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Power Here, Power There: Only Zeus Could Move Electricity Better!

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Zeus was the all-powerful head god of the Greeks. He was master of lightning bolts and could throw them anywhere he chose. That much electrical power striking at random certainly seemed like an act of the gods to the Greeks. If you want just a small taste of what it is like to be Zeus, try the following.

Electrical Transfer Switches

Okay, so you have electrical current at several thousands of volts moving at the speed of light through a power station. The power begins to brown-out or black-out due to the fact that it is summer, and the city has thousands of air conditioners consuming power. What do you do? You use electrical transfer switches to shut off power to this area or that area and transfer the power to another area. The switches help conserve power while attempting to maintain enough power to fill supply and demand and prevent brown-outs or blackouts. (How does that feel, to throw a switch and send power just about anywhere?)

Train Track Switches

Subway trains and even many of today's regular trains operate on electricity. The tracks that they use also use electricity to switch the trains over from one set of tracks to another. The manual power it takes to throw these track switches is extreme. Sometimes two or three people all at once have to push and pull the enormous switches ahead of the train's arrival to get the tracks to move. You almost need the muscle power of a Greek god to make it happen.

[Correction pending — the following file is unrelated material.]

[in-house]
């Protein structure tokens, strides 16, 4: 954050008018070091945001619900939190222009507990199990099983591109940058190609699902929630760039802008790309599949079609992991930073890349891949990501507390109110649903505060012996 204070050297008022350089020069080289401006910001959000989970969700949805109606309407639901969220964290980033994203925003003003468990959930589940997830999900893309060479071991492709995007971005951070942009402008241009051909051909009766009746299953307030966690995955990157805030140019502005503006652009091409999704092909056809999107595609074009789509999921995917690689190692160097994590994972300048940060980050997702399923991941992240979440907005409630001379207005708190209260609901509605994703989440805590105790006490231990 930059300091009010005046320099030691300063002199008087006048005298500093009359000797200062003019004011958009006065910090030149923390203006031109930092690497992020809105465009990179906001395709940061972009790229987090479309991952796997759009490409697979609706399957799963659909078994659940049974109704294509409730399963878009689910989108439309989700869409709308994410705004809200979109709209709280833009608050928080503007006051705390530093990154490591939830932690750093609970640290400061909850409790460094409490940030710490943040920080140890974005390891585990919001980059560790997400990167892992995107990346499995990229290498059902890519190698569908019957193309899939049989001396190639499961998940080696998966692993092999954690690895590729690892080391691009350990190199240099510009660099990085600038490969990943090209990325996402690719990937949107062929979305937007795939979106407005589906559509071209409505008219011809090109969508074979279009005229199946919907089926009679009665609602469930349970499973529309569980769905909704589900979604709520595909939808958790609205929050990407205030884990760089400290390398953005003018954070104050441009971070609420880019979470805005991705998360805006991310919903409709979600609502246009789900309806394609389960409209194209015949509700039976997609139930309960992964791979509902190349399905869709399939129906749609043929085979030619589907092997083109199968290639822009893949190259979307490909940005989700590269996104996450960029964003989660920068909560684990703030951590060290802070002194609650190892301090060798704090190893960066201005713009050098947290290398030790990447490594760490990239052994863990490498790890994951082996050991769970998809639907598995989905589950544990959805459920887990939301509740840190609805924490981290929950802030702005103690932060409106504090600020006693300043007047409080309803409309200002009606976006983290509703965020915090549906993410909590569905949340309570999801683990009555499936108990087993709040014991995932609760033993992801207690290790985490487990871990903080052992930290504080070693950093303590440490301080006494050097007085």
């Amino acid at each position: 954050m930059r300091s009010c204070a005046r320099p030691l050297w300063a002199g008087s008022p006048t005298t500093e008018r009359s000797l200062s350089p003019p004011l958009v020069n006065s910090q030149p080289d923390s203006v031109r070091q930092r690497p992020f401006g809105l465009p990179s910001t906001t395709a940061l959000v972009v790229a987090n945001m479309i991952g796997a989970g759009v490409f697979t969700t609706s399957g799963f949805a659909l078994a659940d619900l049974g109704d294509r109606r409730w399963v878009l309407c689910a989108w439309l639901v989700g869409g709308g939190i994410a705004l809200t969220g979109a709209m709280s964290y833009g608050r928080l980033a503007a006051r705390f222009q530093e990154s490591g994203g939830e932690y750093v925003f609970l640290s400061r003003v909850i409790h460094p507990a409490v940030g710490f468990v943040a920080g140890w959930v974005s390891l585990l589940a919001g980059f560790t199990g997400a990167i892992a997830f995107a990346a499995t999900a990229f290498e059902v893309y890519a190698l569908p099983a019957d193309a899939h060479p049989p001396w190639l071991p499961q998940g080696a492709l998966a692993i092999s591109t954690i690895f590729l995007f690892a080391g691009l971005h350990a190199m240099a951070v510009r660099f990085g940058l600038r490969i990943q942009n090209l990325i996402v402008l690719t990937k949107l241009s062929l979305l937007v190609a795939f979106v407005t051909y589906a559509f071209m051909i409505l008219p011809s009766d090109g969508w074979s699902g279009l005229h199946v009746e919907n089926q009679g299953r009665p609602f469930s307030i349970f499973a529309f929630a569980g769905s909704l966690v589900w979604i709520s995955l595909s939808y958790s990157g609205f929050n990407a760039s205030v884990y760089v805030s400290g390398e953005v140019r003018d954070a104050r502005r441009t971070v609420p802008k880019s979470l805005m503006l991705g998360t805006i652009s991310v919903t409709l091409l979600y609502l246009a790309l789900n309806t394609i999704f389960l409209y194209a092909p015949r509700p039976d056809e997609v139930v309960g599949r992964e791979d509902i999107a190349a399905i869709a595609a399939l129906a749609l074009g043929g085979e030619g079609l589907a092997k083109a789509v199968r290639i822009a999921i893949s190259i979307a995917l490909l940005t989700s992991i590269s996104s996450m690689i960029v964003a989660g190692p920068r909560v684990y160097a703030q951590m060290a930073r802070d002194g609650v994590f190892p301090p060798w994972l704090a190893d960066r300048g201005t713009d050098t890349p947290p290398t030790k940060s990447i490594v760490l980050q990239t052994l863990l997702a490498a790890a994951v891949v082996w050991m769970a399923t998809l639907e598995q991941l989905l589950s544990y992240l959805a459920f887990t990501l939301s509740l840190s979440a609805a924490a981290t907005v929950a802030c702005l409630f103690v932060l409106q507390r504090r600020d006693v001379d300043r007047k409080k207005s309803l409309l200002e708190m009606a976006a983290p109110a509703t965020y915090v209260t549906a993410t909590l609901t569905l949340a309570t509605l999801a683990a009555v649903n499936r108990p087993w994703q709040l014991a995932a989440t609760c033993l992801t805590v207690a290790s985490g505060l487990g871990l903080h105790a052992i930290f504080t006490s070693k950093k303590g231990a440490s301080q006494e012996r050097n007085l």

Industrial generators help produce so much electricity that only lightning bolts can beat the voltage. There are special switches connected to generator power and fuse boxes that help signal generators when power is lost. Additionally, when the power turns back on, the switches signal the generators to turn off.

Some of these switches are automatic, extending the control over all of that magnificent power to you. Of course, if you have those kinds of switches and generators in your industrial setting, you have to stand guard and be quick to make those switches. Otherwise, you could suffer some major electrical damage to the building's electrical systems. You could also experience some of that raw power yourself, purely by accident.

Can You Feel It?

Did you feel it? When you switched power from one point to another, you probably felt a little bit of that surge. For one small second, you got to be Zeus.

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